I-mode handsets to be tailor-made for Europe

KPN Mobile NV has ordered special handsets from an Asian manufacturer to support its European rollout of I-mode technology, slated for later this year or early next year, KPN said Thursday.

The handsets will allow access to data services based on NTT DoCoMo Inc.’s proprietary I-mode protocol, delivered over European GSM (Global System for Mobile Communications) and GPRS (General Packet Radio Service) cell phone networks. Until now, I-mode services have only been accessible using PDC (Personal Digital Communications) cell phone networks in Japan.

The order marks a shift in the European mobile telephony sphere to what is called the Japanese model. Operators take control over what handsets are developed and sold, instead of selling whatever device a handset maker comes out with. KPN has gone to a manufacturer with specific wishes for a line of mobile handsets, a model common for Japanese operators including KPN partner NTT DoCoMo Inc.

“We need to end the dependence on (handset) manufacturers. By being on top of the manufacturer we know exactly what will be delivered and when it will be delivered. We have placed an order for (European) I-mode phones and are already testing units,” said Mark de Jong, executive vice president of corporate development and a member of the board of KPN Mobile, in an interview. He declined to name the manufacturer or specify the number of handsets ordered.

By special ordering phones KPN is not only assuring itself of handset availability, but is also ensuring that the handsets will work with the European version of I-mode. Handset availability has proven to be a problem in the past with the launch of new services such as WAP (Wireless Application Protocol) and GPRS.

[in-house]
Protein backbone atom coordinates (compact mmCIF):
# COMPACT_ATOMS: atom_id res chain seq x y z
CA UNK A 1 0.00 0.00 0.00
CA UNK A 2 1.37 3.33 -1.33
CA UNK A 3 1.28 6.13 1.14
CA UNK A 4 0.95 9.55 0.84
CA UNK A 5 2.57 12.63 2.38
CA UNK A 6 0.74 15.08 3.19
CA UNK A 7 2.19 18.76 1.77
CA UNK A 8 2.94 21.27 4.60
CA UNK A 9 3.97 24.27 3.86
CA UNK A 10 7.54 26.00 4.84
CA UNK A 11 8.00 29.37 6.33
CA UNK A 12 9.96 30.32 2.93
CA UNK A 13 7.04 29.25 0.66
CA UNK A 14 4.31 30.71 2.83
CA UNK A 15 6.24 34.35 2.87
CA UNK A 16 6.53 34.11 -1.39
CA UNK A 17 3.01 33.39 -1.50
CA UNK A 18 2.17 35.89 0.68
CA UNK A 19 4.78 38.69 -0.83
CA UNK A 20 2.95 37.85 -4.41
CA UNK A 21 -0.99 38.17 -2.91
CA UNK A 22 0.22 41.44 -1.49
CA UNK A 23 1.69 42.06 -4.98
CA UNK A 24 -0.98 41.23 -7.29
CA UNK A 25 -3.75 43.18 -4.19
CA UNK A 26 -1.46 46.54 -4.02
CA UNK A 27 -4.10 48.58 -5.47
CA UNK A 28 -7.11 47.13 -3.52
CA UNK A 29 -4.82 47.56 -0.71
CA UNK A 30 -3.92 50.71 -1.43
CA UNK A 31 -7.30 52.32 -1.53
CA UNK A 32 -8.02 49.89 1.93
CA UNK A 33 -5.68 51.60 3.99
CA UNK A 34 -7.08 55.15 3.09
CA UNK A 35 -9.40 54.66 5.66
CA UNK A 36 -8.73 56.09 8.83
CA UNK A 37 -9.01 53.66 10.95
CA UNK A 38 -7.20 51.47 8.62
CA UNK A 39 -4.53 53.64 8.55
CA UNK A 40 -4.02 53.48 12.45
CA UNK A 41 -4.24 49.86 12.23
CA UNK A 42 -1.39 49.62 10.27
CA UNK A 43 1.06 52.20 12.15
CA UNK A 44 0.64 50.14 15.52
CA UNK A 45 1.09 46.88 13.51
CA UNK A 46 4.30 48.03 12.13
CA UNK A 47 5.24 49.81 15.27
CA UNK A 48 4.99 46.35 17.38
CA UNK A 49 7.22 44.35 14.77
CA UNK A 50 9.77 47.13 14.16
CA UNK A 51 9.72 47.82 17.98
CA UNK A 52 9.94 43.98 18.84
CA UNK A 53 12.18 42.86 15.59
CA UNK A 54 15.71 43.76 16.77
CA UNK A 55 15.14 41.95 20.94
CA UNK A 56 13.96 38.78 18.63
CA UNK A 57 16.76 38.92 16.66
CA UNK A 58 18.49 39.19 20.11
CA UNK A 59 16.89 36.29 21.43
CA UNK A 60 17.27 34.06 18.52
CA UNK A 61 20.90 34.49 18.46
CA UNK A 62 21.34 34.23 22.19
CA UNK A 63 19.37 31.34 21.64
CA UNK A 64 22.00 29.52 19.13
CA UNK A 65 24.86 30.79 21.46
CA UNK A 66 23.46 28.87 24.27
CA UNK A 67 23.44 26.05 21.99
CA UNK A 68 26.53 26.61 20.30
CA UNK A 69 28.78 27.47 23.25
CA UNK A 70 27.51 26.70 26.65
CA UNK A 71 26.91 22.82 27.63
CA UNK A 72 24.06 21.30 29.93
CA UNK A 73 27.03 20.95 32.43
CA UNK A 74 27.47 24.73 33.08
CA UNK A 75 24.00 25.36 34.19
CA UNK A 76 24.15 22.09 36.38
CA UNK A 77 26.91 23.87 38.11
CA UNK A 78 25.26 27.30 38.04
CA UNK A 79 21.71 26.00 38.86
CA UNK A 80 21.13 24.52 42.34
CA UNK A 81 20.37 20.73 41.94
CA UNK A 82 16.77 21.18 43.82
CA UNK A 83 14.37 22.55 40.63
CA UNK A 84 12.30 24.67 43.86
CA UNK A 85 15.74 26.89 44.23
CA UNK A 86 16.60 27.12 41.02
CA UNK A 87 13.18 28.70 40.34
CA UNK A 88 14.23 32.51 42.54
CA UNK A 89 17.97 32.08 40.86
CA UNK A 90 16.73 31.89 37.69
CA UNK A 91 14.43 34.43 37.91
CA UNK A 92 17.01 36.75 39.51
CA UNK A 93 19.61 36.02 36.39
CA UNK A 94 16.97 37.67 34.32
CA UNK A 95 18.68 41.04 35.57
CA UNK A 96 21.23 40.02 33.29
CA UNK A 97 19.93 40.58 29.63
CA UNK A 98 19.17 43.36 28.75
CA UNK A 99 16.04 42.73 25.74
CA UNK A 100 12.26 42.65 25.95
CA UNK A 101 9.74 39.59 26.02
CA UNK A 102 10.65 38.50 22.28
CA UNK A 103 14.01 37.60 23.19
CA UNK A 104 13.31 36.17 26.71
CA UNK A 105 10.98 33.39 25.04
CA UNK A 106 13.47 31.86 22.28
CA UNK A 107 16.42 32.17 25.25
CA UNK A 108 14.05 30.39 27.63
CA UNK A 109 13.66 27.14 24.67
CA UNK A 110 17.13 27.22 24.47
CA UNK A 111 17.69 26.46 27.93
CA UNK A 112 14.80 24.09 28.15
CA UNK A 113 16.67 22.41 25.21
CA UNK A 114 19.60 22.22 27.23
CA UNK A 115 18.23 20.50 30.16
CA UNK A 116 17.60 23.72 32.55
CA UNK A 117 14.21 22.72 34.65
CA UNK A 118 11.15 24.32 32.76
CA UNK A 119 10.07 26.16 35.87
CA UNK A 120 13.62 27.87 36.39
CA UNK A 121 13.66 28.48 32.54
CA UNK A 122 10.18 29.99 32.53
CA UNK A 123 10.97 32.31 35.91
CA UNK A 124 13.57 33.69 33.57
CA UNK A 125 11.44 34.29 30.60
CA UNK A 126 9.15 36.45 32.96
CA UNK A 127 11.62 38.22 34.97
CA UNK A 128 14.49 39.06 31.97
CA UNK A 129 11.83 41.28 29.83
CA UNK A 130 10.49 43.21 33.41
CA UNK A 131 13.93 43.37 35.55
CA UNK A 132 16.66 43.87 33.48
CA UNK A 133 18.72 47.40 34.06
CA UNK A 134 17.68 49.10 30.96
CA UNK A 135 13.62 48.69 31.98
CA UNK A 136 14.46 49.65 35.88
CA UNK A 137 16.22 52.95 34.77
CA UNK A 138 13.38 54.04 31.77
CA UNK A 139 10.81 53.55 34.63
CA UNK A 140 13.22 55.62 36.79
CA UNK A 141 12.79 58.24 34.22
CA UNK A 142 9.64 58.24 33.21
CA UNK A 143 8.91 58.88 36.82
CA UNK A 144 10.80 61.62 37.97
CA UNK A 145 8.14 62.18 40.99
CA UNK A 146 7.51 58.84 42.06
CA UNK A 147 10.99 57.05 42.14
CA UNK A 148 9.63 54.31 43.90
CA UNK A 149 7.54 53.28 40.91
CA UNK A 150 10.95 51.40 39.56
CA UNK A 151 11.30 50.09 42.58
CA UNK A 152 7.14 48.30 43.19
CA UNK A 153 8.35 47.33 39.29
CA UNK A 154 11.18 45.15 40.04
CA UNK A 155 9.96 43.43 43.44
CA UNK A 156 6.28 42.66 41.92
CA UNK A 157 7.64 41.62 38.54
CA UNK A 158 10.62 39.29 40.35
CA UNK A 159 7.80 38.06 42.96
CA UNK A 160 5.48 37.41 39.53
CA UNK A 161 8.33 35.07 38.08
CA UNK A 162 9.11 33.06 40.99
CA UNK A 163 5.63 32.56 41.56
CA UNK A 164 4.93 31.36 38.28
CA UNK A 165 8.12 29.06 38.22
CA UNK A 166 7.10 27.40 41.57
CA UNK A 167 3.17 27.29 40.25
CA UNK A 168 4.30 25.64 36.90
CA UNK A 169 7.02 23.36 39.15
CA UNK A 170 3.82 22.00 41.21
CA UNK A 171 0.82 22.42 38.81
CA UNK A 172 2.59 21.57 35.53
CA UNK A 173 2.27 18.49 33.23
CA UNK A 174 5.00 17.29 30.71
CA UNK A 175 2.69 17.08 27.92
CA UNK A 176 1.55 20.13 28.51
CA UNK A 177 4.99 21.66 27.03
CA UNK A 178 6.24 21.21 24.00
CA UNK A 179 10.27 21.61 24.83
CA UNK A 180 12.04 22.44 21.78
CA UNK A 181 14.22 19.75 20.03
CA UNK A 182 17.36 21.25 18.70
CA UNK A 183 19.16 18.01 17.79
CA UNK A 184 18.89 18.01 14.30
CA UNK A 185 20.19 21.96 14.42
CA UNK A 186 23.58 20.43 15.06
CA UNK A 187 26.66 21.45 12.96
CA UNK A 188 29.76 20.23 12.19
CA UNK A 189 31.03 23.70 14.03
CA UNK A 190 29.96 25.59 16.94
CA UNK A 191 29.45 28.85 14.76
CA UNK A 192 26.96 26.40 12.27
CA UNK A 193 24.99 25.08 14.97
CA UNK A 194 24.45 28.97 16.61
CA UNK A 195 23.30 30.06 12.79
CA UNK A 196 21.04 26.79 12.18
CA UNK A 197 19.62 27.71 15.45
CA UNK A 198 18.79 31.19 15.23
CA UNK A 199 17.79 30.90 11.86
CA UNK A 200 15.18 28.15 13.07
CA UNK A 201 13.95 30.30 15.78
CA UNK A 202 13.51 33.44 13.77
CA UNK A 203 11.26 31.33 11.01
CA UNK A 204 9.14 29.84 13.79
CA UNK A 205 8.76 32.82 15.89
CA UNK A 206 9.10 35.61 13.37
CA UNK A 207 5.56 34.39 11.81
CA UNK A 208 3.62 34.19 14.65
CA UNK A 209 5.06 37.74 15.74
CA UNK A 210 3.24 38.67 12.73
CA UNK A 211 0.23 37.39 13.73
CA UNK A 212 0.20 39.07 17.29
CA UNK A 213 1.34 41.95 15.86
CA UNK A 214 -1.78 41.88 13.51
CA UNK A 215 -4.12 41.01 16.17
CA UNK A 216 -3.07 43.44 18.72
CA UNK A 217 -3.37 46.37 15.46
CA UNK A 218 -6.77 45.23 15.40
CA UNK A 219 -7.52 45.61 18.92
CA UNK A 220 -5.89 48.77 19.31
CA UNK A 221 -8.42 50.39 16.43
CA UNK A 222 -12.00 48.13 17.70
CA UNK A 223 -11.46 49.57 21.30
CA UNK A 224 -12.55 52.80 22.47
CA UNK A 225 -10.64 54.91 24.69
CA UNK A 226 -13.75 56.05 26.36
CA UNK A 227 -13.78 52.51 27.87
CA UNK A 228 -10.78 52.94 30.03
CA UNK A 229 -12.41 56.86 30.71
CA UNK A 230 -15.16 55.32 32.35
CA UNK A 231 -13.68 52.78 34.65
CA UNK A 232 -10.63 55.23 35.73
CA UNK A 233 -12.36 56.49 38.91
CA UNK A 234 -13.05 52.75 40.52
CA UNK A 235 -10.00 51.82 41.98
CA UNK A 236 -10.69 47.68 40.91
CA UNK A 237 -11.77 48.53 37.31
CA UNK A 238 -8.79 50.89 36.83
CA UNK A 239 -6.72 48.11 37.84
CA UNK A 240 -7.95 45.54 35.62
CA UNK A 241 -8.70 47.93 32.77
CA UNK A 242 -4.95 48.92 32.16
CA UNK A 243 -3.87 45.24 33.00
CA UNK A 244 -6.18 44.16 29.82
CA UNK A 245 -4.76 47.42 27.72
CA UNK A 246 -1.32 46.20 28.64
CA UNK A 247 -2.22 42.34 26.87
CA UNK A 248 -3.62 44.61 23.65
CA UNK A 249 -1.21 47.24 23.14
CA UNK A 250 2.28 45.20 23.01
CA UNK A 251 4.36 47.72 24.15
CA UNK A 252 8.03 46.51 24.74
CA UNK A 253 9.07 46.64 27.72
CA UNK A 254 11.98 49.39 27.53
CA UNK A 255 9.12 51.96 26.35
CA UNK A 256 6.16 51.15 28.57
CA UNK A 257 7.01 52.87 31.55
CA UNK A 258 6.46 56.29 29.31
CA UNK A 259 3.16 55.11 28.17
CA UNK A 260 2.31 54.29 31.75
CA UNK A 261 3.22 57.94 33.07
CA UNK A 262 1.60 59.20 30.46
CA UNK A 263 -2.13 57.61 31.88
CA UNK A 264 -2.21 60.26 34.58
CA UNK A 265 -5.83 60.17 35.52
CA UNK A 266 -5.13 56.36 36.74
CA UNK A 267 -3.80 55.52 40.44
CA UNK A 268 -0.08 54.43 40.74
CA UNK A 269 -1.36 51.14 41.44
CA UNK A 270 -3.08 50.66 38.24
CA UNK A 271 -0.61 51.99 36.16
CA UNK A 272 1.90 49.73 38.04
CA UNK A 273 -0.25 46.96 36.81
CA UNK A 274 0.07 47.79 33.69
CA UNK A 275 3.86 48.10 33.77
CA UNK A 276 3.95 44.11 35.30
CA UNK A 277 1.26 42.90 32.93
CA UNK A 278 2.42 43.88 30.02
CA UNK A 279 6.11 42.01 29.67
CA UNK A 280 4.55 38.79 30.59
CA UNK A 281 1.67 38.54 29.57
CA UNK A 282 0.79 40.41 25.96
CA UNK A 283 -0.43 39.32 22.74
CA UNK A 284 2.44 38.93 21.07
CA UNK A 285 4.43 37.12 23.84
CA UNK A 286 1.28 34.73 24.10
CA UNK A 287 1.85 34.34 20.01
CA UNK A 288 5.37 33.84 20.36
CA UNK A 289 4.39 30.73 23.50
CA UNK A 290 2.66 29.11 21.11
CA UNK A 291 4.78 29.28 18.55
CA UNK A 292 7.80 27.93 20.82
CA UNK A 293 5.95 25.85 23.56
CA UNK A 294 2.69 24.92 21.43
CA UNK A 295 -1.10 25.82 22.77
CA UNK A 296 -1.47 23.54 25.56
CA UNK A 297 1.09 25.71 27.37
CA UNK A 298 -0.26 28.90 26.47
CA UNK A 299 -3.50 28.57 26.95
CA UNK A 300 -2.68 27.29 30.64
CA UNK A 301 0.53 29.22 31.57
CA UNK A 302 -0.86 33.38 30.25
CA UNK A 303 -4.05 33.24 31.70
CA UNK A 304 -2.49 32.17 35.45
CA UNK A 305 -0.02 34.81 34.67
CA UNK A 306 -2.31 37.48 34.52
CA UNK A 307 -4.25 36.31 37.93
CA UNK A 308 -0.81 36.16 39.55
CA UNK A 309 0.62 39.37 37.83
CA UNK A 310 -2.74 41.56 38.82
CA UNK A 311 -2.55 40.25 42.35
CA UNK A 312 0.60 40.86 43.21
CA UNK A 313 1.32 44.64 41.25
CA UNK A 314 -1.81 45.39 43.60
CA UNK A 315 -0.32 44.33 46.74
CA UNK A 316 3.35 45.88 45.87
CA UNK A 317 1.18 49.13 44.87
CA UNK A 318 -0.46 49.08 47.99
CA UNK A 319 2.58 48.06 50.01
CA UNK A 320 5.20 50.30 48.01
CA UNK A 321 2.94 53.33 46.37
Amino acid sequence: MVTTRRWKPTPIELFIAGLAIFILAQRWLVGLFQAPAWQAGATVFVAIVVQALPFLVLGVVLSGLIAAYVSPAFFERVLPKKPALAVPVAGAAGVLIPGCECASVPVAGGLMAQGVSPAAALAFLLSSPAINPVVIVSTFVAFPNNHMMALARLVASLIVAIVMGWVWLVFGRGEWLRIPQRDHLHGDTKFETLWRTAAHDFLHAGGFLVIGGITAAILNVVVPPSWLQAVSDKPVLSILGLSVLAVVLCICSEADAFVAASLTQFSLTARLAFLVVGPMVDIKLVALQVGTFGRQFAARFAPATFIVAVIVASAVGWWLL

“The Japanese model is a very good model in this new world of mobile data communications. The cooperation between a manufacturer of handsets and the operator who manages the platform is much more complex,” De Jong said.

However, tailor-made phones could prove to be more expensive for the end user, cautioned Peter Richardson, vice president of research at U.S. technology investment bank SoundView Technology Corp.

“If a manufacturer is forced to develop a product for only one particular customer it is much more difficult to amortize the investment cost,” he said.

Branding presents another hurdle for KPN, Richardson said. Handsets carrying Asian brand names aren’t popular at all in Europe, especially among the target group for I-mode: young and trendy mobile phone users. Nokia Corp. of Finland reigns in Europe with a market share of more than 30 percent.

“European operators haven’t been able develop that kind of brand profile that Nokia has. Operators have been very poor in developing customer relationship,” said Richardson, who is based in London.

KPN Mobile, its affiliated carriers E-Plus GmbH in Germany and KPN Orange Belgium NV/SA, together with Telecom Italia Mobile SpA (TIM), are preparing to launch a European version of the I-mode service. Work on the service is done in D

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